Monday, February 26, 2018

[Review] Annihilation

Following the excellent future-shock piece Ex Machina, director Alex Garland returns with another heady and provocative sci-fi flick. It's pointedly called Annihilation, and it's a film that constantly confounds and mesmerizes until the very end, and long after that.

Natalie Portman plays Lena, a biologist and former soldier. After her husband (Oscar Isaac) is presumed dead on a top-secret mission, Lena is taken to a compound called Area X, where she's tasked with studying a strange and dangerous prism called "The Shimmer", which rests beyond an effervescent wall of plasma that looks like soapy water mixed with gasoline. And things get weird.

The narrative moves at a patient pace, but it keeps us on our toes as we attempt to wrap our heads around what the heck is going on. Commendably, this is a script that presents just enough exposition to cue us into this world, while mysteriously leaving us in the fog as this strange journey unfolds, or should I say -- unravels. Even the look of the film itself is hazy and splashed with lens flares, as if it were a surreal afternoon dream that you've drifted into on a cloudy day. And when our crew enters The Shimmer, this mind-boggling spectacle warps into a truly sublime experience. The Shimmer is crawling with beautifully exotic plantlife and mutated creatures -- some majestic, and some ferocious. It's utopian and dystopian all at once. Okay, it's probably more dystopian than utopian. In fact, sometimes this thing feels like a straight-up monster movie - with its nasty beasts and jolting surprises, as well as the gruesome and grotesque and squirmy (like, really squirmy) visuals.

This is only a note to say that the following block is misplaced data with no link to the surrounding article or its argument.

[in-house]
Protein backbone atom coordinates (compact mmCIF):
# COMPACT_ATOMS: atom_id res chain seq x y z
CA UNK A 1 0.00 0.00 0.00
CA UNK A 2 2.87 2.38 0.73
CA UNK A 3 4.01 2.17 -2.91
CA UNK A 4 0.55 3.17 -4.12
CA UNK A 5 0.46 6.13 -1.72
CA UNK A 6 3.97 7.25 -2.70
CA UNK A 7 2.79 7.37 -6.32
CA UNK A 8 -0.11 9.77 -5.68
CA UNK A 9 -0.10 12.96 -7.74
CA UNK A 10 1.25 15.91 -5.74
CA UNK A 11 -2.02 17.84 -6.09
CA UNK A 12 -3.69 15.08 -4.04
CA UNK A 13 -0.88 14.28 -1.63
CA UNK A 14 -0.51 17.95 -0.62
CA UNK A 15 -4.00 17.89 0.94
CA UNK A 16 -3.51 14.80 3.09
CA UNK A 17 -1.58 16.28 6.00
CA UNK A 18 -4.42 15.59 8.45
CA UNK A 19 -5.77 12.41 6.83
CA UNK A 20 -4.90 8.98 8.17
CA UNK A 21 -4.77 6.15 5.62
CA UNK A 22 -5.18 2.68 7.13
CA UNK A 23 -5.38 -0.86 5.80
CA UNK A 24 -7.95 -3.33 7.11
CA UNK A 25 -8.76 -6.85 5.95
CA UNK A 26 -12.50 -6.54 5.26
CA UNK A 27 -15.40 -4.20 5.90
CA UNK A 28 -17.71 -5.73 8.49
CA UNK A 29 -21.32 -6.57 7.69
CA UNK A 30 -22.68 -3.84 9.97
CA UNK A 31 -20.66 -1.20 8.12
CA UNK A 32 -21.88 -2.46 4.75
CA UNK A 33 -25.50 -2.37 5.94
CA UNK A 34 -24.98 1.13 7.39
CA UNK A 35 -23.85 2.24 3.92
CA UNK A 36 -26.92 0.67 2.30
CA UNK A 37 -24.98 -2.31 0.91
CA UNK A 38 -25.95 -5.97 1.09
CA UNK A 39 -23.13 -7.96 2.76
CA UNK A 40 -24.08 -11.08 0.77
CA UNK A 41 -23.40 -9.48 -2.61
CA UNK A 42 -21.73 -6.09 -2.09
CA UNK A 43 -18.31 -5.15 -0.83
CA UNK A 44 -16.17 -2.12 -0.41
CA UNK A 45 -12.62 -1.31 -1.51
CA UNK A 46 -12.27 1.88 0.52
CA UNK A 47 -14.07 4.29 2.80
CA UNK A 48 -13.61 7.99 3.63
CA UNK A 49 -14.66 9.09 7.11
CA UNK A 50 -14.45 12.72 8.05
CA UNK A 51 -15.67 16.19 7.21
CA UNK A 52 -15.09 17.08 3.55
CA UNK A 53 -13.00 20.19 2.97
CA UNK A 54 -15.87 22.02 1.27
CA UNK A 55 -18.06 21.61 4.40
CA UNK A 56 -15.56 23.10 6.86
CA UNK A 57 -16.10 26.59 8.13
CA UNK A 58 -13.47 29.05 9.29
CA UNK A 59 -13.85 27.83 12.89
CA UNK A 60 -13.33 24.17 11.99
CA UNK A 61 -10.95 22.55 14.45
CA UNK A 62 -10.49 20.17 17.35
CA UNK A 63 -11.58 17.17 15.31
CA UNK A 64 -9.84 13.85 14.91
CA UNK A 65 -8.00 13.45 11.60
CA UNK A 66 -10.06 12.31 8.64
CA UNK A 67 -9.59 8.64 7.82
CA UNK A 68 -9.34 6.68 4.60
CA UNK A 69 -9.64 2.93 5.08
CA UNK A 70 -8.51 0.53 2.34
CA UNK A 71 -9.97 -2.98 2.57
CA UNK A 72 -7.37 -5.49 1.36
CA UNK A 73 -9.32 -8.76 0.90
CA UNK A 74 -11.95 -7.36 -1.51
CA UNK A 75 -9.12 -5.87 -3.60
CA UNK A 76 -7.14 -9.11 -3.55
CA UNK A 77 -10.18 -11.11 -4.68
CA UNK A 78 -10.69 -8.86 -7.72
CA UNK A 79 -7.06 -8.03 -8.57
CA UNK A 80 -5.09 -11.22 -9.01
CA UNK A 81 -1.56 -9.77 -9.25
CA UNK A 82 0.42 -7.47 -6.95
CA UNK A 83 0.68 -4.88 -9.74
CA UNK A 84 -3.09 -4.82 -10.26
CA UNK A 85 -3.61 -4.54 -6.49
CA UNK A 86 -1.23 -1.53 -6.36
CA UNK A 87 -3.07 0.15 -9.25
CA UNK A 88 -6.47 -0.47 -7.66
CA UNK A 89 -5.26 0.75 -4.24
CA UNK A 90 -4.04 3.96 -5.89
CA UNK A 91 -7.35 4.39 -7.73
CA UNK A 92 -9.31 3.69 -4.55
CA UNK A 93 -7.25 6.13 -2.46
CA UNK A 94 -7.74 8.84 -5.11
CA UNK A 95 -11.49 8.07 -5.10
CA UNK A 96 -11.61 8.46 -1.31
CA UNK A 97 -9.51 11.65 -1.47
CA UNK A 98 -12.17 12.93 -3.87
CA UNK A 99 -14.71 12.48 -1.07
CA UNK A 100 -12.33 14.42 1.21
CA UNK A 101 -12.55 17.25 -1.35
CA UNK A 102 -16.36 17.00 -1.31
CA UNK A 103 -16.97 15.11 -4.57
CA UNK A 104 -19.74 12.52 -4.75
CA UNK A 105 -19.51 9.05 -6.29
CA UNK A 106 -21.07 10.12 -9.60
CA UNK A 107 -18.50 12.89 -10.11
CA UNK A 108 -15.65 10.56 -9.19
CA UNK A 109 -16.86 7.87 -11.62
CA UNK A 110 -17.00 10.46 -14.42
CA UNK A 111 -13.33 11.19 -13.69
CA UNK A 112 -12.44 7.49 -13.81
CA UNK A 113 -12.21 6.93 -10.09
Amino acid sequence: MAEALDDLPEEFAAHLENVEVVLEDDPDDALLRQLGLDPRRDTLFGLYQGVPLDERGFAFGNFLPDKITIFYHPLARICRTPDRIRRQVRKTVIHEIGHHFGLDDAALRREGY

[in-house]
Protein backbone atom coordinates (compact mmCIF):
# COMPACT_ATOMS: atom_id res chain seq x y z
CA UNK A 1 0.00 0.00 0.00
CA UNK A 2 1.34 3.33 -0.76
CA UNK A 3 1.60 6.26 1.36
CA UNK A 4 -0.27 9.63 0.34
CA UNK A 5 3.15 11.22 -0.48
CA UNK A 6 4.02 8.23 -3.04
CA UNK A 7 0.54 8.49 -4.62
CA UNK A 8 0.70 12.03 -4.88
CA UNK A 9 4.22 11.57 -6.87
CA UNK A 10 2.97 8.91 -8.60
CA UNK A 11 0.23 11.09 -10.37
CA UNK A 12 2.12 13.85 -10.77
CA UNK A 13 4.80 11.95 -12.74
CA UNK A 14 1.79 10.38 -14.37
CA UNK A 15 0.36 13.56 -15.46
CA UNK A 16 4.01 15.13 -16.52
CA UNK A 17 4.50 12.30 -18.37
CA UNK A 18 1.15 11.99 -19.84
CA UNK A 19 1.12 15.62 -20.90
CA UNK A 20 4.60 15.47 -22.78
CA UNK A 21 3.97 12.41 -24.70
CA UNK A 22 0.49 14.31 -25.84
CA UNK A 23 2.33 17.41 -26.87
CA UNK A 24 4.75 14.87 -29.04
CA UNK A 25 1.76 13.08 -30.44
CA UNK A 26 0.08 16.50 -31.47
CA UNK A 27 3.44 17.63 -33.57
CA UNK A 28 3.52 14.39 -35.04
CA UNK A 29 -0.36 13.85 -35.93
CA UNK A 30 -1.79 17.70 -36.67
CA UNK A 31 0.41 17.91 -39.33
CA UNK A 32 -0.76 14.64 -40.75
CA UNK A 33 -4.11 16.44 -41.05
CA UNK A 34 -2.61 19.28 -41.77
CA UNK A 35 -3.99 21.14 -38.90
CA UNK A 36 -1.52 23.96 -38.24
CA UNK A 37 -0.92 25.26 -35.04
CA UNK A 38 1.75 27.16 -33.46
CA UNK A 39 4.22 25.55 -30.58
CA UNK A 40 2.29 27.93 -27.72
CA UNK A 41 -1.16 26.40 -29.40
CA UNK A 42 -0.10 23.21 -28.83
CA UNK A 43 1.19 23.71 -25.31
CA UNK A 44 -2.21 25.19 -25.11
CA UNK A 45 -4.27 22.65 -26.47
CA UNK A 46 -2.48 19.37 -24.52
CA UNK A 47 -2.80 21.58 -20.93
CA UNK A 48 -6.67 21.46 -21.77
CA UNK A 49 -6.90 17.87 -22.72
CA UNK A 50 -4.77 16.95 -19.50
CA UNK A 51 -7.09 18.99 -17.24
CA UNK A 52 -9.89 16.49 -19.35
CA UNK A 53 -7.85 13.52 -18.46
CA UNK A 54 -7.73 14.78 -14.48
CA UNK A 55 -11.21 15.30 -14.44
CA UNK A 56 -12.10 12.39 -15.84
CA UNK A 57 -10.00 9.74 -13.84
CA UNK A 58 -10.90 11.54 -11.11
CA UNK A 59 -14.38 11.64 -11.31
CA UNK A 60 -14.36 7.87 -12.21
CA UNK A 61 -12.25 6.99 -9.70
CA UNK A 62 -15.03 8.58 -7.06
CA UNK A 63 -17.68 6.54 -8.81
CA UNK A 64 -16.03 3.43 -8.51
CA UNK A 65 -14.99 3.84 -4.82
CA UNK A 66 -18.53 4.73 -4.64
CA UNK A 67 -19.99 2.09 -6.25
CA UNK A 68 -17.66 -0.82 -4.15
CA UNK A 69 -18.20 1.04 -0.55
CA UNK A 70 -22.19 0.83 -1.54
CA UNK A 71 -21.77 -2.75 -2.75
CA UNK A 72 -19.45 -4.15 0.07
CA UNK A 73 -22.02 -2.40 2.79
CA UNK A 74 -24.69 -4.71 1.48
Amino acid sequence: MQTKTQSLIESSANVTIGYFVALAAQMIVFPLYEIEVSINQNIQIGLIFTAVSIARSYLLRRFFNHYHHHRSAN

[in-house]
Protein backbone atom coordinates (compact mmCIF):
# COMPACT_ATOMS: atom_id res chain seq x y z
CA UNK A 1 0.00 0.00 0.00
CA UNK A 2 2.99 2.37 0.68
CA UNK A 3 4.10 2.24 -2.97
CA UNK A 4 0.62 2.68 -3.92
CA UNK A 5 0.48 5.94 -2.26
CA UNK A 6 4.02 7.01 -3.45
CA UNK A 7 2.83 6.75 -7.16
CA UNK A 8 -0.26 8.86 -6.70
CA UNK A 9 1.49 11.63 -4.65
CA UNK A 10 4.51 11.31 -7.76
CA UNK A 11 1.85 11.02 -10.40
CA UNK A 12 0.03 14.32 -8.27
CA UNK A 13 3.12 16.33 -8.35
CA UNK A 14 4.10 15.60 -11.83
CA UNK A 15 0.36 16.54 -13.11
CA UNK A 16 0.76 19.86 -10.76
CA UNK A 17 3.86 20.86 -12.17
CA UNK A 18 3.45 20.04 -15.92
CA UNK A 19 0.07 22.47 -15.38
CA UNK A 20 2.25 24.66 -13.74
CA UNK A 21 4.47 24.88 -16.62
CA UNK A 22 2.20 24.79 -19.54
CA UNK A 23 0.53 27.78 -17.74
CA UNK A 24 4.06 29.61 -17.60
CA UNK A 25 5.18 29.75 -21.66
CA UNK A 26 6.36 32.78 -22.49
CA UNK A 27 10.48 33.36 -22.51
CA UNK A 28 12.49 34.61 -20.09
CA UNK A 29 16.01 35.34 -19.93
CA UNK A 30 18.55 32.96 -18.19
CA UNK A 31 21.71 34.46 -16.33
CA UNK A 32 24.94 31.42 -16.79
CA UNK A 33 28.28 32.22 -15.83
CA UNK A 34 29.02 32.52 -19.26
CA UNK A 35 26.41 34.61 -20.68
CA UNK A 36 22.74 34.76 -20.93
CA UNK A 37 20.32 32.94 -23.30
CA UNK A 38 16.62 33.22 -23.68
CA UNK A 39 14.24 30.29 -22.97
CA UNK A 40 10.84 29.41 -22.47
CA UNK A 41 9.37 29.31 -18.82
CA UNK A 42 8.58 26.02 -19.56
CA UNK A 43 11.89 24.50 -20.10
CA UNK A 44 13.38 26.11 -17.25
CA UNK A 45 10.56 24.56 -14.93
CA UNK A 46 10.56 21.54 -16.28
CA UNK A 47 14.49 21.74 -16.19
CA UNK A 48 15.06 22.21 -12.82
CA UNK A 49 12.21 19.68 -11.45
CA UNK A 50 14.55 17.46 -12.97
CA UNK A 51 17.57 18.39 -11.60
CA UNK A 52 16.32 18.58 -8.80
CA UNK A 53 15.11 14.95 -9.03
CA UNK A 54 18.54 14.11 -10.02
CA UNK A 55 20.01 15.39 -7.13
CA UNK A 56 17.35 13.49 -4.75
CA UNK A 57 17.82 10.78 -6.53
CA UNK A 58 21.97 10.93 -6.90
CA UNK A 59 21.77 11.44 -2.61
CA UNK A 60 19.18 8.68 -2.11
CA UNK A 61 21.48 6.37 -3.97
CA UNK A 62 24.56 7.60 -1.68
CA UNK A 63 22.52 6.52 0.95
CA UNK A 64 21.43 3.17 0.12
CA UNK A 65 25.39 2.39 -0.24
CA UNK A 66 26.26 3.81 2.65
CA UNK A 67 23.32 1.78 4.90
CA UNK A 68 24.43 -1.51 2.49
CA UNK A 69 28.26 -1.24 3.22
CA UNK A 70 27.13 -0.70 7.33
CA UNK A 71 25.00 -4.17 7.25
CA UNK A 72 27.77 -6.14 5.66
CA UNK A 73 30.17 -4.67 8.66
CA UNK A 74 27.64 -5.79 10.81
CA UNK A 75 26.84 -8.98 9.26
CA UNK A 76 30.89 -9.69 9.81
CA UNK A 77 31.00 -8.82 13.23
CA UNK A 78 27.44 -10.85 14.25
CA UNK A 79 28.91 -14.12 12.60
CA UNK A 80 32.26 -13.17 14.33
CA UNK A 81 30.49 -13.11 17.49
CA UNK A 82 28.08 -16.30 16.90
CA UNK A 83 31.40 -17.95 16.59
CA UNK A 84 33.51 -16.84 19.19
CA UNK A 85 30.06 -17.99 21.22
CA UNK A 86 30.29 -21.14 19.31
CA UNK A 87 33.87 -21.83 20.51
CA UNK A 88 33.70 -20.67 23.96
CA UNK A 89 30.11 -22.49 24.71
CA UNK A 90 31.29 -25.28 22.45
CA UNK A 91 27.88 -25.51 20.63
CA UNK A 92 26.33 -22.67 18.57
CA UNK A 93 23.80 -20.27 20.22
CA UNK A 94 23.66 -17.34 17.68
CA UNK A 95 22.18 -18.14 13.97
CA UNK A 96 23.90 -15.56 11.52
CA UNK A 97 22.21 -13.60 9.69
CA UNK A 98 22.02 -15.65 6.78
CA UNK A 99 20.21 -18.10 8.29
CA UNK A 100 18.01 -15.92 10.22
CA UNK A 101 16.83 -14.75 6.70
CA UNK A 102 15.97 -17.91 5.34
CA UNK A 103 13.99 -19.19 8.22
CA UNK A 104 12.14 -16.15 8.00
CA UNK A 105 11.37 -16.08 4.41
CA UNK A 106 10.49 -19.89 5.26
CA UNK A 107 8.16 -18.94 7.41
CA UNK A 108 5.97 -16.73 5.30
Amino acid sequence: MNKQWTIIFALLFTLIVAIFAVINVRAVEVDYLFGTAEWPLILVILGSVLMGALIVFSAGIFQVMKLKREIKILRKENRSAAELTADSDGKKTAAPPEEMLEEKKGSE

Portman is great in the leading role, delivering another delirious performance that thrives on emotional baggage and hysteria. She's joined by a great supporting crew too, including the always impressive Jennifer Jason Leigh, Gina Rodriguez in a part that's vastly different from "Jane the Virgin", Tessa Thompson (Creed, Thor: Ragnarok), and Tuva Novotny. There's an interesting dynamic between the team of characters -- what type of comradery or friction occurs when you're abruptly cast together and thrust out into what seems to be a suicide mission?

It's difficult to decipher what everything in Annihilation means, especially toward the ending, which might leave you baffled. It's essentially a big, cinematic WTF? Along the way, the story ruminates on complicated themes of self-destruction, environmental science, cells and DNA, time lapses, extraterrestrials, the choices humans are faced with, and whether or not God makes mistakes (according to Chris Rock's new standup special, he does). It's a lot to grasp, but it's totally worth diving into... the movie, of course. It's probably best to stay away from The Shimmer.

* 8.5/10 *

Be sure to Like Fade to Zach on Facebook!
And Follow me on Twitter: @Fade_to_Zach

1 comment: